Seasonal climate variability plays an important role in the production risks faced by producers. The majority of crop failures in the USA are associated with either a lack or excess of rainfall. Climate forecasts can be used to reduce risks faced by an agricultural enterprise, but simply providing better climate forecasts to potential users is not enough. Climate information only has value when there is a clearly defined adaptive response and a benefit once the content of the information is considered in the decision making process. AgClimate is a response to the need for information and tools on proactive adaptations to seasonal and interannual climate variability forecasts in the southeastern USA. Extension agents, agricultural producers, forest managers, crop consultants, and policy makers may use this decision support system to aid in decision making concerning management adjustments in light of climate forecasts. Adaptations include those that might mitigate potential losses as well those with the potential to produce optimal yields. AgClimate is a web-based climate forecast and information system that was designed and implemented in partnership with the Cooperative State Extension Service. It has two main components: the front-end interface and a set of dynamic tools. The main navigation menu includes the AgClimate tools, climate forecasts, and management options for crops, forestry, pasture, and livestock. It also includes a climate and El Niño section with background information. The tools section contains two applications that allow a user to examine the climate forecast for individual counties based on the ENSO phase and to evaluate yield potentials for certain crops. Applied outlooks for individual agricultural sectors are also provided on a quarterly basis. AgClimate is now operational under the Southeast Climate Consortium and several upgrades are under development and consideration.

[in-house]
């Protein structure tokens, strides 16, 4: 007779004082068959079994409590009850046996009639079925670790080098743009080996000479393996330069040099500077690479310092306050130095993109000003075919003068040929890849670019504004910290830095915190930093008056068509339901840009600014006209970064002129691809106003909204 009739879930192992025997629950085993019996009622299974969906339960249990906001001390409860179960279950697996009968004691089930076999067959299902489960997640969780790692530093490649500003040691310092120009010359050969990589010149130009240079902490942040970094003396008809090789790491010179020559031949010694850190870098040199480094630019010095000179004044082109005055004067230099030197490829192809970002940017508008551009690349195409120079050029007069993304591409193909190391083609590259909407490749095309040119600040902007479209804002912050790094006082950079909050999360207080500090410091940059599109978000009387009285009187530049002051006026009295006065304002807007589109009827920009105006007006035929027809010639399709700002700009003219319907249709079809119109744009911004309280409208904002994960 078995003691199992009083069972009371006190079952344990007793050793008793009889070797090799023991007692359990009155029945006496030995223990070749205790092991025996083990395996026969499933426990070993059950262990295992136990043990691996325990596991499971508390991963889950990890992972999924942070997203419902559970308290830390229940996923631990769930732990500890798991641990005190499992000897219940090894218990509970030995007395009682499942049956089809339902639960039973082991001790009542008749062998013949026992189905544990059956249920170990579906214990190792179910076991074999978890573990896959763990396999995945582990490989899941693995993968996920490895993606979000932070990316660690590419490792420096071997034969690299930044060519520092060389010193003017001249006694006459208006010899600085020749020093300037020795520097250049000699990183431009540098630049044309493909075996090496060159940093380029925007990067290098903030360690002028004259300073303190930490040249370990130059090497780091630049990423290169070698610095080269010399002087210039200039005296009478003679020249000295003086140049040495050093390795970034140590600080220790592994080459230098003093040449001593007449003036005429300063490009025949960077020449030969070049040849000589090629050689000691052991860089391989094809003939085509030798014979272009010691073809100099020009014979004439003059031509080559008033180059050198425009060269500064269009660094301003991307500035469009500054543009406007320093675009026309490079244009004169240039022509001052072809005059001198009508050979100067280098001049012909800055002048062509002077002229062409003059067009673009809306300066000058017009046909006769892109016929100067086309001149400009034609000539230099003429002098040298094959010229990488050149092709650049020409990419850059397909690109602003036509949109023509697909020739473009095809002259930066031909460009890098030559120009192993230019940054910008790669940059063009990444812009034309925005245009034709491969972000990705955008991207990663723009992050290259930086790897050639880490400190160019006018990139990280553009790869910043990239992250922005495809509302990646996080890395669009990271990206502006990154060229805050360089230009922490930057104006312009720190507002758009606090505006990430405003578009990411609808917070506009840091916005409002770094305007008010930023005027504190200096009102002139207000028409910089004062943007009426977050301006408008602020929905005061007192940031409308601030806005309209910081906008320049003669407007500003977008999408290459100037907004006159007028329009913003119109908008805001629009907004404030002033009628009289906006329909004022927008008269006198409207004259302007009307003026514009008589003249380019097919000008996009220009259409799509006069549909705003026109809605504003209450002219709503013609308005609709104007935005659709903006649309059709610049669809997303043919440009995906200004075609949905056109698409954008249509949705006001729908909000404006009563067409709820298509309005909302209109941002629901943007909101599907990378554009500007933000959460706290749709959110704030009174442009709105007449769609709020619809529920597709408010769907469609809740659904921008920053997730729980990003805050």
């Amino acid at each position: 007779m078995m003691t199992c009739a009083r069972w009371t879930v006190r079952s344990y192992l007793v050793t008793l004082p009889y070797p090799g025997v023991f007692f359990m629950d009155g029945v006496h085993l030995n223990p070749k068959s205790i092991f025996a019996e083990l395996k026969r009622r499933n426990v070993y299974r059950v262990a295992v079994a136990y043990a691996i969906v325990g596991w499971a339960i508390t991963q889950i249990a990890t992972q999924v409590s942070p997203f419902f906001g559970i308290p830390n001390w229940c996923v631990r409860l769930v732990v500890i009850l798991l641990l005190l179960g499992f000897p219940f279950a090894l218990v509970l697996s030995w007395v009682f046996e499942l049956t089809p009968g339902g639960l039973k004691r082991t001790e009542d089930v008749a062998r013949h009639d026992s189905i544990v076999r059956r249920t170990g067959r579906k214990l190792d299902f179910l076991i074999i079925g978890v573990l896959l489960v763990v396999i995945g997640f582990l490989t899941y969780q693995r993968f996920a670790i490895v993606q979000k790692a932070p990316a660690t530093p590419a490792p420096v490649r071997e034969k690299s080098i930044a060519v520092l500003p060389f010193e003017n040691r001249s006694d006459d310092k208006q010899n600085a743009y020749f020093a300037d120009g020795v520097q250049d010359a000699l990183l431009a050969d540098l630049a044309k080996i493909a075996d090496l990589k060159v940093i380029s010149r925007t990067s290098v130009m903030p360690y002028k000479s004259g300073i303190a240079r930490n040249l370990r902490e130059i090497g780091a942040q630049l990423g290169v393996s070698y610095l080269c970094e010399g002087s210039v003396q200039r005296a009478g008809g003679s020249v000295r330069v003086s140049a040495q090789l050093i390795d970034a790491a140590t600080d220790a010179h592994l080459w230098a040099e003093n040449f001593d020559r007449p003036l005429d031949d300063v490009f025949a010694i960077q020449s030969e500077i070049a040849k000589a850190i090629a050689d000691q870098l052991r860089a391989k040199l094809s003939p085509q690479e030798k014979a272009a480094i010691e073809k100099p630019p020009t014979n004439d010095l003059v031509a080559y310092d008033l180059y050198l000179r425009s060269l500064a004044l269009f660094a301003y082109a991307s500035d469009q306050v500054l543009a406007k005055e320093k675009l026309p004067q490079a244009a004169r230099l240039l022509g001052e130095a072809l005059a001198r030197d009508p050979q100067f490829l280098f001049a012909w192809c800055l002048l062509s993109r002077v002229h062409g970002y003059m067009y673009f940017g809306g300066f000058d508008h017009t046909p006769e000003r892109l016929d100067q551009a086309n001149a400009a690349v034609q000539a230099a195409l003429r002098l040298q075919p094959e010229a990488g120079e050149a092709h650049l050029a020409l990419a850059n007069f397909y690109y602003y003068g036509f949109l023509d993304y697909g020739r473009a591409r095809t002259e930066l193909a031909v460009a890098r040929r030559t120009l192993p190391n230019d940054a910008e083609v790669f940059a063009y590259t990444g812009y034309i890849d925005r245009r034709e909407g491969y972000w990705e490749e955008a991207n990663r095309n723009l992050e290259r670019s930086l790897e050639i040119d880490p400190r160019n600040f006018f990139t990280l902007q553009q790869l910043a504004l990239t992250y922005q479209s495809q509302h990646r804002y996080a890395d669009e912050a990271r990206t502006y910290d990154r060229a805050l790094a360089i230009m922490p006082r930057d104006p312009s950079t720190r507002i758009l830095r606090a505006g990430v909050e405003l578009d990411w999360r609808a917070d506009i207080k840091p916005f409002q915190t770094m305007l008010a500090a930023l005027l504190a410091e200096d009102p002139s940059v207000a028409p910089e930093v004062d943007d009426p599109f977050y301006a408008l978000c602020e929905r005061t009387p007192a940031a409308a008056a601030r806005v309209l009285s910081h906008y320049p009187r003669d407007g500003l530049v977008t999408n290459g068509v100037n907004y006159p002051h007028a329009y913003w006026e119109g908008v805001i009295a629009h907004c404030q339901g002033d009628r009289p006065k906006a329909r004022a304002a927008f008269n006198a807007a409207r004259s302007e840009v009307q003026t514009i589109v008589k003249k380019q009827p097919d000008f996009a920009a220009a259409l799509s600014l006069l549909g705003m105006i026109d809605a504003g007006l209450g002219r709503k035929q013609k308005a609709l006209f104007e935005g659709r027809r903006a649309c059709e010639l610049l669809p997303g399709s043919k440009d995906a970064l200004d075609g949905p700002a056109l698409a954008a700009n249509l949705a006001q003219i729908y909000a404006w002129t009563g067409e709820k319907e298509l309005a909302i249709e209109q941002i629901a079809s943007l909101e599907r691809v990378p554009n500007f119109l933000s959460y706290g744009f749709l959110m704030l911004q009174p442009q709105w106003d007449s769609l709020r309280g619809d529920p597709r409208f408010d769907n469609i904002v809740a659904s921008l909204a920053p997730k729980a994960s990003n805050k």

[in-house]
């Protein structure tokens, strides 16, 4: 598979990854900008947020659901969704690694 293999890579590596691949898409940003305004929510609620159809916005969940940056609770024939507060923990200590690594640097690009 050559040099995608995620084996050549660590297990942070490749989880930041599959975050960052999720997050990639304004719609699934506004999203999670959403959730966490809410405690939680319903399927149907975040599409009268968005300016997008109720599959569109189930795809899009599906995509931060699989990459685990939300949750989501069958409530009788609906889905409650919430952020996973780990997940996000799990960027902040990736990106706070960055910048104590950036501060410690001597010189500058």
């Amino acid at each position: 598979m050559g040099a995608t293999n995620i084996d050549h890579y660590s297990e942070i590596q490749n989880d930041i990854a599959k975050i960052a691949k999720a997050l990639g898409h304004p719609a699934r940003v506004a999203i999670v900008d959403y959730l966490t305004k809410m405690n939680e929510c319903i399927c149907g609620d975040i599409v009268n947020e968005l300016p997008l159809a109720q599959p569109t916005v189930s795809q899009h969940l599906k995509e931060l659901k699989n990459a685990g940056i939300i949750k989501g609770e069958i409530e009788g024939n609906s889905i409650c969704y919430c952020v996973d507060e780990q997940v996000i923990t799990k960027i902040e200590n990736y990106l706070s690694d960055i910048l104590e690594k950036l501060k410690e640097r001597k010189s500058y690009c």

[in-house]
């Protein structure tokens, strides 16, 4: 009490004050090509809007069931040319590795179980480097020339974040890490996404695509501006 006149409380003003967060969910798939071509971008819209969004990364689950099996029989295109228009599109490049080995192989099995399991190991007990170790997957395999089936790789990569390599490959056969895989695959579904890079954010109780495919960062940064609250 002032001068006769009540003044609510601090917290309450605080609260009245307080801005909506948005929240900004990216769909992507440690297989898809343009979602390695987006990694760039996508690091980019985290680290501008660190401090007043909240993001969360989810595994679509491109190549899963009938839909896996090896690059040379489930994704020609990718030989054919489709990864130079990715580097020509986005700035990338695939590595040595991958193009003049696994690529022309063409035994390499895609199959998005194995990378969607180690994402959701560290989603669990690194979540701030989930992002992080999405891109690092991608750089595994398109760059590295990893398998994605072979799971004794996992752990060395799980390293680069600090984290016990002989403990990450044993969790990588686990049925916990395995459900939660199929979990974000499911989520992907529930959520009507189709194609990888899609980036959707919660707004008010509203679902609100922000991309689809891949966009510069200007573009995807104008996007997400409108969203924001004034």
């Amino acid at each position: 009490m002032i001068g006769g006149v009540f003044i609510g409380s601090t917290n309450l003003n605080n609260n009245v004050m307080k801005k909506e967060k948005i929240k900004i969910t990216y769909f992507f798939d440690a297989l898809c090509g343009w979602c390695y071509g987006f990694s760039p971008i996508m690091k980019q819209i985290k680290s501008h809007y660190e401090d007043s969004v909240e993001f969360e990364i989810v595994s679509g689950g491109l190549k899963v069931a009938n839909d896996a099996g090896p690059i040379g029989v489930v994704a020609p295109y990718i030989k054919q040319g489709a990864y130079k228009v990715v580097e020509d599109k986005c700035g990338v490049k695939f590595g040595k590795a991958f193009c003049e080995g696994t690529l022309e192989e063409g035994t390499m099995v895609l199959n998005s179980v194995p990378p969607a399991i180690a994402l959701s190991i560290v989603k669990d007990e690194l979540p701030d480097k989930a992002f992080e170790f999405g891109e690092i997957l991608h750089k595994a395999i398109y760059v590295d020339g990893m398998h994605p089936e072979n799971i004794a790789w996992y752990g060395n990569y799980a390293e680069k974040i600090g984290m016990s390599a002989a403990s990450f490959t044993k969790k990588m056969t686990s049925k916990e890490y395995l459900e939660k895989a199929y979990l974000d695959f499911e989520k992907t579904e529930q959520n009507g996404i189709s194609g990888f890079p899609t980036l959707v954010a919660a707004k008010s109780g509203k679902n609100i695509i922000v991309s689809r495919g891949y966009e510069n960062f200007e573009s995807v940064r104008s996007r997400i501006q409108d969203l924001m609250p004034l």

Bibliographical noteFunding Information:
The authors acknowledge Oxana Uryasev (University of Florida) for her contribution developing prototype applications, and Melissa Griffin (Florida State University) for her contribution developing the climate database. We thank Larry Guerra (University of Georgia) for helping with the development of soil and crop parameters used in the crop modeling effort. Funding for this project was provided by the USDA-Risk Management Agency (USDA-RMA), the Office of Global Programs of the National Oceanic and Atmospheric Administration (NOAA), and the USDA-Cooperative State Research, Education and Extension Service (USDA-CSREES).
- Climate variability
- Crop models
- Decision making
- El Niño